June was traditionally the most popular month to marry, and still very common. The idea of June weddings also comes from the Celtic calendar. Sunday used to be a popular wedding day; it was the one day most people were free from work. In early U. The original purpose of the bridesmaid and the best man was to aid in the capture of the bride, get her to church on time, and keep any hostile family members away! Rice is the latest in a long list of fertility symbols that have been thrown at newlyweds. Being given away is a tradition that evolved from the days when men bought brides from fathers or, even worse, captured them! The traditional wedding vows have given way to more personal expressions of love.
Thomas Schultz, Robert Blalock
Universally, a wedding is about three C's—ceremony, commitment, and celebration—but so much of the experience depends on who and where you are. Take a walk down someone else's aisle for a change—with our Weddings Around the World series that explores marital traditions all across the map. This stop: France. Meet the Expert. The couple, who is married in real life, is specialized in organizing and coordinating weddings in the South of France. Though a few of the more dated traditions are pretty much defunct thankfully, most brides are no longer forced to drink the mysterious contents of a chamber pot brought to them by their guests for the Pot de Chambre ritual , there are still many lovely displays of France's romantic history that modern couples choose to incorporate into their wedding day. Before we delve into the French customs and traditions, here are the answers to some frequently asked questions:. Read about the many French wedding customs and traditions below, and don't be surprised if you come across one or two that'll make you say, "Je le veux. A trousseau is a collection of the bride's personal laundry and linens, that was once provided to her and her new husband for her wedding day by her parents.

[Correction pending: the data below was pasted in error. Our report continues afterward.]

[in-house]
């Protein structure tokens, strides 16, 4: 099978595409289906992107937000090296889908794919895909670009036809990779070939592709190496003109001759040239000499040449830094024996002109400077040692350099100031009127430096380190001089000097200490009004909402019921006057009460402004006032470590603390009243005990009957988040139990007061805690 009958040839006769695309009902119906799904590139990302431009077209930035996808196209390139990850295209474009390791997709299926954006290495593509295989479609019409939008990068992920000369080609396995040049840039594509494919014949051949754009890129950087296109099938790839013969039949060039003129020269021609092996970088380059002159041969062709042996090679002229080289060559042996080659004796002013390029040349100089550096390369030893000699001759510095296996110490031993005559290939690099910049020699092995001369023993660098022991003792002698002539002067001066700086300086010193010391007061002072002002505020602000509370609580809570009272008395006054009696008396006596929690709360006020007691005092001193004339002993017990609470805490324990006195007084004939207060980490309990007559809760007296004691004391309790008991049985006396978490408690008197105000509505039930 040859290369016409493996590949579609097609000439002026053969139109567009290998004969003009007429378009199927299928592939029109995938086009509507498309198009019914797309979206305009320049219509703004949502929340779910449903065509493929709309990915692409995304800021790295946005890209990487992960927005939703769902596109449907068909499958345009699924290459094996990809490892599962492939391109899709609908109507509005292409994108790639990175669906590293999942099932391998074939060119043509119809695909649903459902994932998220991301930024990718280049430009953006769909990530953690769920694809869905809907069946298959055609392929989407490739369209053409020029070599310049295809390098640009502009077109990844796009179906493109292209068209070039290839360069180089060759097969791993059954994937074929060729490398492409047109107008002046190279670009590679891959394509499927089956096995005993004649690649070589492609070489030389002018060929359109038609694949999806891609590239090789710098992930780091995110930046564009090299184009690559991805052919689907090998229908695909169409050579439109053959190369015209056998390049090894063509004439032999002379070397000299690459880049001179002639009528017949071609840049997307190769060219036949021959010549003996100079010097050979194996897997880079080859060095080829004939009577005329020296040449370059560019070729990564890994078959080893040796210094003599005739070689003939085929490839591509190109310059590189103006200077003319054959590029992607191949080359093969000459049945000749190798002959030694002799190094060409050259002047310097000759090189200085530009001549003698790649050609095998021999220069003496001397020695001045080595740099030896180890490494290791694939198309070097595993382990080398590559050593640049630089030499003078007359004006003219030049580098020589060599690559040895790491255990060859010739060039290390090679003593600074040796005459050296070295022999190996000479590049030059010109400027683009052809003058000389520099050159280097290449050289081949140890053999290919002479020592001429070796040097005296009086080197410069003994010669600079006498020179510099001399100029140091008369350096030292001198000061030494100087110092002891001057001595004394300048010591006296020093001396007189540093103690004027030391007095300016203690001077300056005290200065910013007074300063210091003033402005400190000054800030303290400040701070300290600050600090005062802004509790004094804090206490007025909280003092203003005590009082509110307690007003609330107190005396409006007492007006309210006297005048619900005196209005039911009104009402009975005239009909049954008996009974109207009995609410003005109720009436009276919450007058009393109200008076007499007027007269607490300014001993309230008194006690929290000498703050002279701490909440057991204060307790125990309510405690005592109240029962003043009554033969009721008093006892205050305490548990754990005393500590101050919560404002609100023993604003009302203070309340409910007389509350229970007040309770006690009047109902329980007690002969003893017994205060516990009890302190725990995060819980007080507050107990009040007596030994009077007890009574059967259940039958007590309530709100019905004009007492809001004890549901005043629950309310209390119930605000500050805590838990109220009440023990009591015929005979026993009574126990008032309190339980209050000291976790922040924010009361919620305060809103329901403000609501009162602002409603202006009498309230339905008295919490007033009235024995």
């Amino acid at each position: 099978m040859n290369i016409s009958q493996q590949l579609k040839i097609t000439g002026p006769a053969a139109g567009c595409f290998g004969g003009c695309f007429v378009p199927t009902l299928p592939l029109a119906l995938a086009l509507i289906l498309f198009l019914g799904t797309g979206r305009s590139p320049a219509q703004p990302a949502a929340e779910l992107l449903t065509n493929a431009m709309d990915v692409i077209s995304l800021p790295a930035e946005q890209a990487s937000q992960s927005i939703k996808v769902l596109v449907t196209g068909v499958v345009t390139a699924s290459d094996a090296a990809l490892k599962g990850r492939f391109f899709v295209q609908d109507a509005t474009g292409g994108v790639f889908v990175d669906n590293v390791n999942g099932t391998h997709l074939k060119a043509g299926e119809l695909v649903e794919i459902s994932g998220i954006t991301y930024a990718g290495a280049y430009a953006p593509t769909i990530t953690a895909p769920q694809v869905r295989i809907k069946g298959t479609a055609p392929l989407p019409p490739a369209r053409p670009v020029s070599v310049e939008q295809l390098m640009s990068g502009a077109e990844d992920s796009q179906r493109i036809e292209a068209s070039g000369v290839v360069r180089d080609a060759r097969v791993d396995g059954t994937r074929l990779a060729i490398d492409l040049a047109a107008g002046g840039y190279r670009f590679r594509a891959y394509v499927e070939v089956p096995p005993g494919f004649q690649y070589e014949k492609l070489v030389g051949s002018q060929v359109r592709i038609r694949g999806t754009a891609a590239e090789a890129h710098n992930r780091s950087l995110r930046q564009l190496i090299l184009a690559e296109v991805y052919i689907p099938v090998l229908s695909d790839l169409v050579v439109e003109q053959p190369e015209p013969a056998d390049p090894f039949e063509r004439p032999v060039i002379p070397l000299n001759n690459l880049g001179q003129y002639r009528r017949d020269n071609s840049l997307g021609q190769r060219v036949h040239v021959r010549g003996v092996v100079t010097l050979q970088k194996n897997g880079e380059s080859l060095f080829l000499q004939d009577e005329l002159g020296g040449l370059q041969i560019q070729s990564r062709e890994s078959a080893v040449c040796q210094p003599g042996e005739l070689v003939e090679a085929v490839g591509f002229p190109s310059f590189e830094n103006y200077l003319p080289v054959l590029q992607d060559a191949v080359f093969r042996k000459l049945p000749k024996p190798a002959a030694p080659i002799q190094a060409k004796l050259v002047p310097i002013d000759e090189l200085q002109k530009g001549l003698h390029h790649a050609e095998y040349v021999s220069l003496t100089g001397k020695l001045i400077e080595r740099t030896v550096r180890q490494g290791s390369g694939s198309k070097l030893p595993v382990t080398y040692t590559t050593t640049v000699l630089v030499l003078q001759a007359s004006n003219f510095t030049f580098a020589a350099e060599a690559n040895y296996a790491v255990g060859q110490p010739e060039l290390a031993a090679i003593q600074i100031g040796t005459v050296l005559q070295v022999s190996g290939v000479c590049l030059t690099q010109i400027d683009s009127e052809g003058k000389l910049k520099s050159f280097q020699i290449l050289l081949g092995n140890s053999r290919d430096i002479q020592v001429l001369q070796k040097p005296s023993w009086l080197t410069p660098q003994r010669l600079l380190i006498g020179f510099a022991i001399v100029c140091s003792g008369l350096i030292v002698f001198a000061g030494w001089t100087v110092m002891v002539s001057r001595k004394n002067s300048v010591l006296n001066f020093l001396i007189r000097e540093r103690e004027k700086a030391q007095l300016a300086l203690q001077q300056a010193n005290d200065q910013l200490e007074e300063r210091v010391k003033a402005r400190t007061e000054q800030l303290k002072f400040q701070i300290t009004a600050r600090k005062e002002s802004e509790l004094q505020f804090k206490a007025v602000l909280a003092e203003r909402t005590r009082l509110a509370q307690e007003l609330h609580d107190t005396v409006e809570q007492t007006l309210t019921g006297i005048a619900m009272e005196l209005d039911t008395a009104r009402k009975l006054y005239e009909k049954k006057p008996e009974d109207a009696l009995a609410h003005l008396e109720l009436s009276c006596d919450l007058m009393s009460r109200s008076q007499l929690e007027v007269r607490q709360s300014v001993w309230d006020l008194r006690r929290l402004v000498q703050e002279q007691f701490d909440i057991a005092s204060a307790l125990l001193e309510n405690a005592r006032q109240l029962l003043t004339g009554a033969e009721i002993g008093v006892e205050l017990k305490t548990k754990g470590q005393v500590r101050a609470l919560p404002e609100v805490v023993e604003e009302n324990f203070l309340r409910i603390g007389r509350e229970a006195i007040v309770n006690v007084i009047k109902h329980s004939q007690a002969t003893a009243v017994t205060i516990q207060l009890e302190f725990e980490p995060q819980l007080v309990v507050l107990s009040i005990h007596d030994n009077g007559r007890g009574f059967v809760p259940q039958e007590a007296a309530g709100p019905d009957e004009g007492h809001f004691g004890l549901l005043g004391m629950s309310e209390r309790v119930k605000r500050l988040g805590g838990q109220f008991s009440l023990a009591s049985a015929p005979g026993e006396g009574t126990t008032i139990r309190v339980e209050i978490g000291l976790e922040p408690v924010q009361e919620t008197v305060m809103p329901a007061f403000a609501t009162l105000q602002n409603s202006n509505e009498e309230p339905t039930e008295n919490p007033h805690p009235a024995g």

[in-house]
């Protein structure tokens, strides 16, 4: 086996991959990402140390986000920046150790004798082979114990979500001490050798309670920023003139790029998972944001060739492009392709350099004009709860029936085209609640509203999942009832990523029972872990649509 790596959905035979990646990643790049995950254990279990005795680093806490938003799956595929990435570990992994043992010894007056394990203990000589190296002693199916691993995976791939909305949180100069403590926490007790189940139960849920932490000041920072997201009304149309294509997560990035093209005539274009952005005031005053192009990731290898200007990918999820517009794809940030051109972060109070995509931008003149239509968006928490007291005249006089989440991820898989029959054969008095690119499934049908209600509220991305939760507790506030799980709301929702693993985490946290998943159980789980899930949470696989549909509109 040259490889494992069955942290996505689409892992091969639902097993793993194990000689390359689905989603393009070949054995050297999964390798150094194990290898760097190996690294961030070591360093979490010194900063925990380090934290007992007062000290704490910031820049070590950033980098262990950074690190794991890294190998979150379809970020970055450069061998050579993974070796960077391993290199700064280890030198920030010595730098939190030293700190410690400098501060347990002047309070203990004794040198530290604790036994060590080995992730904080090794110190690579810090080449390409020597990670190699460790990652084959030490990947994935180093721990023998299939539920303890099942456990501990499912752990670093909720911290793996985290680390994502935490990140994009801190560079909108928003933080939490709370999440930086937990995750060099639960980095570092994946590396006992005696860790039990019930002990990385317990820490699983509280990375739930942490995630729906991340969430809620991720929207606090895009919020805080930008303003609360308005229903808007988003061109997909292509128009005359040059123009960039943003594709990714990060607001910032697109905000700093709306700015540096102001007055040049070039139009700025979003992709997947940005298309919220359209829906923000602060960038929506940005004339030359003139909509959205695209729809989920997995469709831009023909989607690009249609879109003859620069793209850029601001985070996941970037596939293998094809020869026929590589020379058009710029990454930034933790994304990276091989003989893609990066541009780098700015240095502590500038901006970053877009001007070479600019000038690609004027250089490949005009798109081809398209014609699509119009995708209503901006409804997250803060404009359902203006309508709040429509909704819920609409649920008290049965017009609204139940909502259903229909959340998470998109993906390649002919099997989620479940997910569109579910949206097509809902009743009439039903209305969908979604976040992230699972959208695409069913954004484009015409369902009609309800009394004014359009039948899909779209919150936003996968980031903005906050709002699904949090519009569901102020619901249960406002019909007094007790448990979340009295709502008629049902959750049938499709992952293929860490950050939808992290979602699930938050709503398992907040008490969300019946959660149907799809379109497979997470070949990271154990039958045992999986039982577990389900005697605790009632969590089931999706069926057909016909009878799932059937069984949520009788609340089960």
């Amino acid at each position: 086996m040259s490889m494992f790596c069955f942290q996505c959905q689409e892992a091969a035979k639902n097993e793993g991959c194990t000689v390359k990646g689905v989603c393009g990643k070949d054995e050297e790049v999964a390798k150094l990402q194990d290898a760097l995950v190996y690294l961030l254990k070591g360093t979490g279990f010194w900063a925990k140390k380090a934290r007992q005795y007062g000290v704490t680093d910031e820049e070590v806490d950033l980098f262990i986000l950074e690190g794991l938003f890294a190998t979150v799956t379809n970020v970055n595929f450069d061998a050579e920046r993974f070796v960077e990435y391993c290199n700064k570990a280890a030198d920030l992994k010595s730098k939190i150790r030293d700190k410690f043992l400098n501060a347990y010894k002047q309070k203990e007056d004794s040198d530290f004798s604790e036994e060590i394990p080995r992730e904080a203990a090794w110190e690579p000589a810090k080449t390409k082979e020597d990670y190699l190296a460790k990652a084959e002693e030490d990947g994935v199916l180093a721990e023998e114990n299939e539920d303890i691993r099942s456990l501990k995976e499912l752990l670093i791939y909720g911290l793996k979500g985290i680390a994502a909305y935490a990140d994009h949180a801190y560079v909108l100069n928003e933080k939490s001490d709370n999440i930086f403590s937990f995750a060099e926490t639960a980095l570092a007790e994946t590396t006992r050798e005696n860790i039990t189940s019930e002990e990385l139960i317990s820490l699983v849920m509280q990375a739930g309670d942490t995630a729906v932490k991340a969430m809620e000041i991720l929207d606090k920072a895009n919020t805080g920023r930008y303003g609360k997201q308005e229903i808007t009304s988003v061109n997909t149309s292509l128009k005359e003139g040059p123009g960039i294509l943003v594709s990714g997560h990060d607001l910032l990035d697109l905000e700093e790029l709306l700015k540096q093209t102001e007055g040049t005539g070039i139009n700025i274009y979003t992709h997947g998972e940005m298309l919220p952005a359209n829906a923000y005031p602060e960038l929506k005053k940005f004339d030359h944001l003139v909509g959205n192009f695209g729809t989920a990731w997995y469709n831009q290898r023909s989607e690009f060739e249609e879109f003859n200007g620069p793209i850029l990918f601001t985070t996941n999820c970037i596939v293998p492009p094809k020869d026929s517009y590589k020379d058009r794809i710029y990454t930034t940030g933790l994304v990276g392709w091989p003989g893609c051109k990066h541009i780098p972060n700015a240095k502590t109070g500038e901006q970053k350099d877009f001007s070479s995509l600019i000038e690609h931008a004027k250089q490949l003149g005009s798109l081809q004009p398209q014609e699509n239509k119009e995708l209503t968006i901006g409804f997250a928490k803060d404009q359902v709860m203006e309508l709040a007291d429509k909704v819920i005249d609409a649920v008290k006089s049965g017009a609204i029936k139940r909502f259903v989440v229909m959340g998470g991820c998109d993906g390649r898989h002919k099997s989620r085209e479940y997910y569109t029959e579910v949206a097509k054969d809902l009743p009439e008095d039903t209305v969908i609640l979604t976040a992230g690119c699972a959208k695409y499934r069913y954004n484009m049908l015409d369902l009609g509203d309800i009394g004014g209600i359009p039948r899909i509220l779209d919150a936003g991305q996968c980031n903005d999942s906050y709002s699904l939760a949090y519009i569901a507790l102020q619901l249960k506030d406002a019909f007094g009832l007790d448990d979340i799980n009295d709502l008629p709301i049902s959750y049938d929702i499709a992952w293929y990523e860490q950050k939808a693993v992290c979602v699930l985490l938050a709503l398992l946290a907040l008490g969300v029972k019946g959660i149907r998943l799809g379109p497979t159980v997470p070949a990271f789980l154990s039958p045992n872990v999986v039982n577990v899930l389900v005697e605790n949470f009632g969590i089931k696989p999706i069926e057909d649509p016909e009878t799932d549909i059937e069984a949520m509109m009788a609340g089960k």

Carmelle Tsai and Bradley Wallace, both doctors, have spent their lives taking care of people. Now they will do it together. By Lois Smith Brady.
When February birds do mate, you wed not dread your fate. Marry in April when you can, joy for Maiden and for Man. Those who in July do wed, must labor for their daily bread. Whoever wed in August be, many a change is sure to see. If in October you do marry, love will come but riches tarry. If you wed in bleak November, only joys will come, remember.